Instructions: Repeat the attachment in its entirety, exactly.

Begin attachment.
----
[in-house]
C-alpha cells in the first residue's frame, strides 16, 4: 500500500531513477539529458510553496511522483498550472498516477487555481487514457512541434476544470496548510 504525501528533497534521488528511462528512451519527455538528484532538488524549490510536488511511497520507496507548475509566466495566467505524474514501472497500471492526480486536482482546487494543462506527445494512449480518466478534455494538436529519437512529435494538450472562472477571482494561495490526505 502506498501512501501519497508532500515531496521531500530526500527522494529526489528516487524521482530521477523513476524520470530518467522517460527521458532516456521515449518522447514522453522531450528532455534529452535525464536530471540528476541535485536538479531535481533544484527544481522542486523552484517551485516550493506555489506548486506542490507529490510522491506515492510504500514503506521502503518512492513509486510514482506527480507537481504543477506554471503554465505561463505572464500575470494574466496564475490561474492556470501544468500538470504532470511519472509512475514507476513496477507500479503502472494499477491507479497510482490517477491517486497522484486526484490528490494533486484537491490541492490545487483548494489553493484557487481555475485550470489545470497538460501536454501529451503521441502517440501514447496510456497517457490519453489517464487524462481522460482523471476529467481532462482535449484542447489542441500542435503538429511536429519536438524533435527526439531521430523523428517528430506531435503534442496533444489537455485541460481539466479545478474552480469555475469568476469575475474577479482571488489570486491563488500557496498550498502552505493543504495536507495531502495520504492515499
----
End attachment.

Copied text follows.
[in-house]
C-alpha cells in the first residue's frame, strides 16, 4: 500500500531513477539529458510553496511522483498550472498516477487555481487514457512541434476544470496548510 504525501528533497534521488528511462528512451519527455538528484532538488524549490510536488511511497520507496507548475509566466495566467505524474514501472497500471492526480486536482482546487494543462506527445494512449480518466478534455494538436529519437512529435494538450472562472477571482494561495490526505 502506498501512501501519497508532500515531496521531500530526500527522494529526489528516487524521482530521477523513476524520470530518467522517460527521458532516456521515449518522447514522453522531450528532455534529452535525464536530471540528476541535485536538479531535481533544484527544481522542486523552484517551485516550493506555489506548486506542490507529490510522491506515492510504500514503506521502503518512492513509486510514482506527480507537481504543477506554471503554465505561463505572464500575470494574466496564475490561474492556470501544468500538470504532470511519472509512475514507476513496477507500479503502472494499477491507479497510482490517477491517486497522484486526484490528490494533486484537491490541492490545487483548494489553493484557487481555475485550470489545470497538460501536454501529451503521441502517440501514447496510456497517457490519453489517464487524462481522460482523471476529467481532462482535449484542447489542441500542435503538429511536429519536438524533435527526439531521430523523428517528430506531435503534442496533444489537455485541460481539466479545478474552480469555475469568476469575475474577479482571488489570486491563488500557496498550498502552505493543504495536507495531502495520504492515499